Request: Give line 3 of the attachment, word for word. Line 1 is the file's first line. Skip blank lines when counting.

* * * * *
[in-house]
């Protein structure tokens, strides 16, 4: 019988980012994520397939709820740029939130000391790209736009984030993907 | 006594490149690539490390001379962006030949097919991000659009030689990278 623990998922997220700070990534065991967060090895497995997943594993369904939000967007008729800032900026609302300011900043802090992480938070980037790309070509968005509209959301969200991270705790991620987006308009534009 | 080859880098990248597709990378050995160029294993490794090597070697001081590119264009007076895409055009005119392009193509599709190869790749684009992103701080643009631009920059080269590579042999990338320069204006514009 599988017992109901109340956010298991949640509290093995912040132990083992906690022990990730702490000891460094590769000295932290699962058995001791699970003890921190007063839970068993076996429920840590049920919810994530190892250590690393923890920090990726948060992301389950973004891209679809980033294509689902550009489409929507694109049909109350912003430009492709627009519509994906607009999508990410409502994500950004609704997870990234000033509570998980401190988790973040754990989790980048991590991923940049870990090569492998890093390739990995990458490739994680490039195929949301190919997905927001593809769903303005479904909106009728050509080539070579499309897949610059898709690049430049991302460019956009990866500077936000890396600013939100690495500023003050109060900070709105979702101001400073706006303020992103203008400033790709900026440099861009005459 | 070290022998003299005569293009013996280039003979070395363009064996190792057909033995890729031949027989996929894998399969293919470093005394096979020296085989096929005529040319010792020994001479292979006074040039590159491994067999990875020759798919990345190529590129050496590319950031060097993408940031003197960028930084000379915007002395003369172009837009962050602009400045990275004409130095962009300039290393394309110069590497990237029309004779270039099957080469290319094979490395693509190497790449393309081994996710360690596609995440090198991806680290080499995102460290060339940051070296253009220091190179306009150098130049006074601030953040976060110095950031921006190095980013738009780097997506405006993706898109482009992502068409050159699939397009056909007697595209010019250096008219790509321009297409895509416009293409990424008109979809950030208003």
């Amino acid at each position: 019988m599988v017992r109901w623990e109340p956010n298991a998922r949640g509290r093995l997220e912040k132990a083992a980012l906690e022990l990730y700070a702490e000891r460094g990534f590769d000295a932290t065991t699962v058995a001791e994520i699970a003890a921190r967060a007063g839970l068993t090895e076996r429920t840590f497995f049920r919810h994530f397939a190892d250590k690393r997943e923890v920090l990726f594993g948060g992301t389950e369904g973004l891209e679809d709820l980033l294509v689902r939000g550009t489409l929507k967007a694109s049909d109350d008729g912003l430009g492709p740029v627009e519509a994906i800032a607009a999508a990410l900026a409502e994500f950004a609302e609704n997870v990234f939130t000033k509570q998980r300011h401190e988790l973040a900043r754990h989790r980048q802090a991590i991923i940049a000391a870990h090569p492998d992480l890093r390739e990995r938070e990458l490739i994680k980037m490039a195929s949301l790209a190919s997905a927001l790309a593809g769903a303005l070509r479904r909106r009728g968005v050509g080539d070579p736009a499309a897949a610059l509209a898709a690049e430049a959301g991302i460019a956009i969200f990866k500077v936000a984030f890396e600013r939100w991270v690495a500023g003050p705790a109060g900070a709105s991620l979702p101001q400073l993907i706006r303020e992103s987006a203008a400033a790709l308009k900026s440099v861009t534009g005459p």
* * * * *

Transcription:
């Amino acid at each position: 019988m599988v017992r109901w623990e109340p956010n298991a998922r949640g509290r093995l997220e912040k132990a083992a980012l906690e022990l990730y700070a702490e000891r460094g990534f590769d000295a932290t065991t699962v058995a001791e994520i699970a003890a921190r967060a007063g839970l068993t090895e076996r429920t840590f497995f049920r919810h994530f397939a190892d250590k690393r997943e923890v920090l990726f594993g948060g992301t389950e369904g973004l891209e679809d709820l980033l294509v689902r939000g550009t489409l929507k967007a694109s049909d109350d008729g912003l430009g492709p740029v627009e519509a994906i800032a607009a999508a990410l900026a409502e994500f950004a609302e609704n997870v990234f939130t000033k509570q998980r300011h401190e988790l973040a900043r754990h989790r980048q802090a991590i991923i940049a000391a870990h090569p492998d992480l890093r390739e990995r938070e990458l490739i994680k980037m490039a195929s949301l790209a190919s997905a927001l790309a593809g769903a303005l070509r479904r909106r009728g968005v050509g080539d070579p736009a499309a897949a610059l509209a898709a690049e430049a959301g991302i460019a956009i969200f990866k500077v936000a984030f890396e600013r939100w991270v690495a500023g003050p705790a109060g900070a709105s991620l979702p101001q400073l993907i706006r303020e992103s987006a203008a400033a790709l308009k900026s440099v861009t534009g005459p």